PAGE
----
“It is wrong and immoral to seek to escape the consequences of one’s acts.”
Personal responsibility is and always has been part of what makes human existence possible. Without it our world would have been destroyed long ago by a species that lives consistently outside its natural capabilities. And yet, a lack of personal responsibility, both on an individual level as well as writ much larger by corporations that knowingly pollute and destruct, threaten to create the sort of cataclysm that will make human life unable to continue. We all – each person, each organization, each for-profit company and so on – bear the responsibility of keeping each other safe.
Alana Bartol spoke to us in mid-June 2020 from Calgary, Alberta, Canada where she was busy with a number of projects. One in particular that she has worked on for a number of years, The Orphan Well Adoption Agency, asks the public to examine concepts of care, accountability and responsibility in the oil and gas industry. The project began with her personal curiosity about what orphan wells are and led to her learning about regulatory bodies and policies of the oil and gas industry in Alberta and examining the lack of transparency and accountability that exists in this industry. An orphan well refers to a former oil site that has been abandoned by an oil and gas company, usually one that has gone bankrupt, who have abdicated responsibility for cleaning up and simply left this contaminated site in the land. To hear more about Alana Bartol’s important work on this project and more, listen to the complete interview.
Elisa Strinna spoke to us from the Italian countryside outside Venice where she was spending time vacationing and researching before returning to Rotterdam, Netherlands. As an artist living in Europe, she has been affected by the pandemic in many ways. Even her present travels have been extended due to her concern about traveling back and forth between Italy and Netherlands. Part of her research now involves visiting greenhouses and meeting people there. Her interest in greenhouses began in Netherlands and extended to her home country of Italy. Strinna’s work examines the intersection of culture and nature and is often focused on different kinds of infrastructures. To hear more about this and other aspects of her work, listen to the complete interview.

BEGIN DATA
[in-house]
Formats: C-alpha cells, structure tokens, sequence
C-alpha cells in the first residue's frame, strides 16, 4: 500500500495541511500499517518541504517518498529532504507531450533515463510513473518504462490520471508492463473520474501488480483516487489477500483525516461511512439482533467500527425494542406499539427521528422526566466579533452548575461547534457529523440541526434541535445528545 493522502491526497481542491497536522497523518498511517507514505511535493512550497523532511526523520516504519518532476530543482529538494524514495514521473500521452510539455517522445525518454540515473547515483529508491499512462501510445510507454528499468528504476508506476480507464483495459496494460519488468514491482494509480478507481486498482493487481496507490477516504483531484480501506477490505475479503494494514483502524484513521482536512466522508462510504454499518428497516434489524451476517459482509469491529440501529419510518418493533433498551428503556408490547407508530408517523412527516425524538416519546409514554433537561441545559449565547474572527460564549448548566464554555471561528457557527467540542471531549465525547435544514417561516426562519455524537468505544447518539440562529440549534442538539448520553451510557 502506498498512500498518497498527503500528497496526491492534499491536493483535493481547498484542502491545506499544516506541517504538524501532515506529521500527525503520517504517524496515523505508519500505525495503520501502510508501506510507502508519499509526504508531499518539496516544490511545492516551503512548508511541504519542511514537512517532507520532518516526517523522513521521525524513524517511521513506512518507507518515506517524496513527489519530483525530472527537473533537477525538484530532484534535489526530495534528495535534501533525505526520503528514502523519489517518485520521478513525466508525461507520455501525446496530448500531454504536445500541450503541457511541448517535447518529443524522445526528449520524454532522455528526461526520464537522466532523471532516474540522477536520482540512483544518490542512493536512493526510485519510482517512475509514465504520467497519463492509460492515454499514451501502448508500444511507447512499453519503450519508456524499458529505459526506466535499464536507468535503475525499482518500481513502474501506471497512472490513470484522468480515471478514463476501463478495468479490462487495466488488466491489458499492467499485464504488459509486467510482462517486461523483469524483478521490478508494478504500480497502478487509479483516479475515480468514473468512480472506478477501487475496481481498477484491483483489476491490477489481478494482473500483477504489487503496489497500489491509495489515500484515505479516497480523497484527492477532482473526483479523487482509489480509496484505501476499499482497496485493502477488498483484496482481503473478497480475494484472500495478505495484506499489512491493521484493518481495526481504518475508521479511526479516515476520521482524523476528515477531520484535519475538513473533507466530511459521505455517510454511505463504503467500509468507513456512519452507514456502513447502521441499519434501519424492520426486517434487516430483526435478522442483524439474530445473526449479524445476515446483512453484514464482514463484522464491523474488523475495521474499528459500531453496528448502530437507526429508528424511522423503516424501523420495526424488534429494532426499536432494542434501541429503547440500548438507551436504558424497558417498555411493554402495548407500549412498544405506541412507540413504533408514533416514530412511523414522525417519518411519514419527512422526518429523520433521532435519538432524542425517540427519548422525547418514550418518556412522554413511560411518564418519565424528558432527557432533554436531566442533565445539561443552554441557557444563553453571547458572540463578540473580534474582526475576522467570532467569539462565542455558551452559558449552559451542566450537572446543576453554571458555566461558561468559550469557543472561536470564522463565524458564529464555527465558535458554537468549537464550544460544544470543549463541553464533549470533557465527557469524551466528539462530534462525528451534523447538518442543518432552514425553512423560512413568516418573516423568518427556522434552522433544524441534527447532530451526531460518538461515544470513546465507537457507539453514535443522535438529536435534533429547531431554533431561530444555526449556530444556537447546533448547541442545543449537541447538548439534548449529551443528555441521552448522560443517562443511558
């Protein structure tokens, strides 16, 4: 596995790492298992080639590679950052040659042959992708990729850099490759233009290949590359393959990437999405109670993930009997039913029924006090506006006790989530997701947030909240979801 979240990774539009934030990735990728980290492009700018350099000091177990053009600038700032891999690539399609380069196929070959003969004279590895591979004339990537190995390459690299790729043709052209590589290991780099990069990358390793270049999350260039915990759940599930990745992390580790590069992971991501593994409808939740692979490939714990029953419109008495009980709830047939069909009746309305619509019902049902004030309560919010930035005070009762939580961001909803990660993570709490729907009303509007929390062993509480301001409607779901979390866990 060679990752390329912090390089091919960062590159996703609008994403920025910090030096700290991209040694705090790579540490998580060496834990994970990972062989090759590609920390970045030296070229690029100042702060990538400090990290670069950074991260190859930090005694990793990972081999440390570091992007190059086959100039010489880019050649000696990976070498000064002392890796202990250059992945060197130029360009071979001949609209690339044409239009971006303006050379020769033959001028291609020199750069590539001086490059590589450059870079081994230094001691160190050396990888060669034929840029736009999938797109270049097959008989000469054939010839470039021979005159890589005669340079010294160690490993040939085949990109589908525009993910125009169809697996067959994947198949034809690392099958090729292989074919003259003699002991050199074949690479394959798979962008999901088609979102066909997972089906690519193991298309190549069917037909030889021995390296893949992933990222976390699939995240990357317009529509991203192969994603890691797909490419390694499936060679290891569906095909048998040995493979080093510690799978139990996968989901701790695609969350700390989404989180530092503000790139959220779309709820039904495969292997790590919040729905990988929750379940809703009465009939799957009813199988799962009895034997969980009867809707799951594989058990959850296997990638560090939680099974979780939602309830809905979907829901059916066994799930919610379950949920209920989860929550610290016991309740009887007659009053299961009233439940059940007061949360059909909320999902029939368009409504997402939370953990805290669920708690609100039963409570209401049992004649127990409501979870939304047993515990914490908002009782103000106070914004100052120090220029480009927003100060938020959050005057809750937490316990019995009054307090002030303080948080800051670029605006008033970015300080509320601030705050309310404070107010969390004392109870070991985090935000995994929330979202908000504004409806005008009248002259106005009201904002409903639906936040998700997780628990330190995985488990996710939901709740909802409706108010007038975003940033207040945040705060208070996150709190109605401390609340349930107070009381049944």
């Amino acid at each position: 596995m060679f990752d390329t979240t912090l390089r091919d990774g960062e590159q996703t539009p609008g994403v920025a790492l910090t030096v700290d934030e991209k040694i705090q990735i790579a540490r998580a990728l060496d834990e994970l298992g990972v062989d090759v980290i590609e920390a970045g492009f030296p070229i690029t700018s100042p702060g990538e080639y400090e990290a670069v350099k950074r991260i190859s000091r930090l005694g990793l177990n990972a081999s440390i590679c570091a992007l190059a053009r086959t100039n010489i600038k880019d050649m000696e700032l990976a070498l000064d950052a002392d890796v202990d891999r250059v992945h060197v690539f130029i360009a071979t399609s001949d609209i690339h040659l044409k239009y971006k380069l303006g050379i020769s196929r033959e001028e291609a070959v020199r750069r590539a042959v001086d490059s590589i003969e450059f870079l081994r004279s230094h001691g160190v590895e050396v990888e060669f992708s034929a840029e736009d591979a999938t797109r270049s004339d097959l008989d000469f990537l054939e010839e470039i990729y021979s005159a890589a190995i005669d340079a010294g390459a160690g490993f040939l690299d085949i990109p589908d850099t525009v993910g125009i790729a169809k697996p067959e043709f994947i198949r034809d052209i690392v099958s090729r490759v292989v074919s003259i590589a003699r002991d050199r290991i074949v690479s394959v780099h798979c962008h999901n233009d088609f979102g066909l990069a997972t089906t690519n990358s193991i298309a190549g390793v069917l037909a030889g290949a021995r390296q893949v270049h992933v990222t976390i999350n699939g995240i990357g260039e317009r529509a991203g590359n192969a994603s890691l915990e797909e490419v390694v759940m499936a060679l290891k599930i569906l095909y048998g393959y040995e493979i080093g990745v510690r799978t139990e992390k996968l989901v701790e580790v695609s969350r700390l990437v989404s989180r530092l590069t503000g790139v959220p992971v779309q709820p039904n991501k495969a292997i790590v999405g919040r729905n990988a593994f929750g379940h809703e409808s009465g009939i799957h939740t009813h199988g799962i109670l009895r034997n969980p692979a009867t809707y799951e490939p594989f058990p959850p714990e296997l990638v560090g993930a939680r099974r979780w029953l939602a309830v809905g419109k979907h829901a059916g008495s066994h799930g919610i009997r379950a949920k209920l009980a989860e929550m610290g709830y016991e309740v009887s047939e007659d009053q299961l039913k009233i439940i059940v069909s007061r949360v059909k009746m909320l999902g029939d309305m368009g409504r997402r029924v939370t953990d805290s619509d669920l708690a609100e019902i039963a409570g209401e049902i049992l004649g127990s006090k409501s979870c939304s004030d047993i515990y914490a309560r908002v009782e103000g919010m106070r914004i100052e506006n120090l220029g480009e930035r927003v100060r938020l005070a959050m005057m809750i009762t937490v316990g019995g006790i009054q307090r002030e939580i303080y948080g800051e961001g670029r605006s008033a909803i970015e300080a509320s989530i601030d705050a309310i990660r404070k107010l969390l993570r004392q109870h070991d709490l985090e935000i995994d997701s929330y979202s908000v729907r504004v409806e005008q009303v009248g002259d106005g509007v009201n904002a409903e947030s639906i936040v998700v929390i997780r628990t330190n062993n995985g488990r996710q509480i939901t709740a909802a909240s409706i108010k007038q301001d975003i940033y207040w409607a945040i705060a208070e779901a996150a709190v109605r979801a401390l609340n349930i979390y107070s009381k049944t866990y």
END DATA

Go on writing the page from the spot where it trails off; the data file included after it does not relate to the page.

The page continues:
A Few Words to Keep in your Pocket:
There is no escape from the consequences of destruction to our small planet – act accordingly.
Books to Read
What are you reading? Add your titles to our reading list here. Alana Bartol was reading a collection of short stories by Octavia Butler. Elisa Strinna recently began Laboratory Life: The Construction of Scientific Facts by Bruno Latour, et al.
Brooklyn based artists, artist collectives and 501c3 arts organizations with a budget of $100,000 or below are invited to apply for the Brooklyn Arts Fund from Brooklyn Arts Council. According to their website, “A Brooklyn Arts Fund Grant is so much more than monetary support. It is an opportunity to connect with mentors, training, and future creative collaborators.” For full details, visit the website. Deadline for applications has been extended to September 18.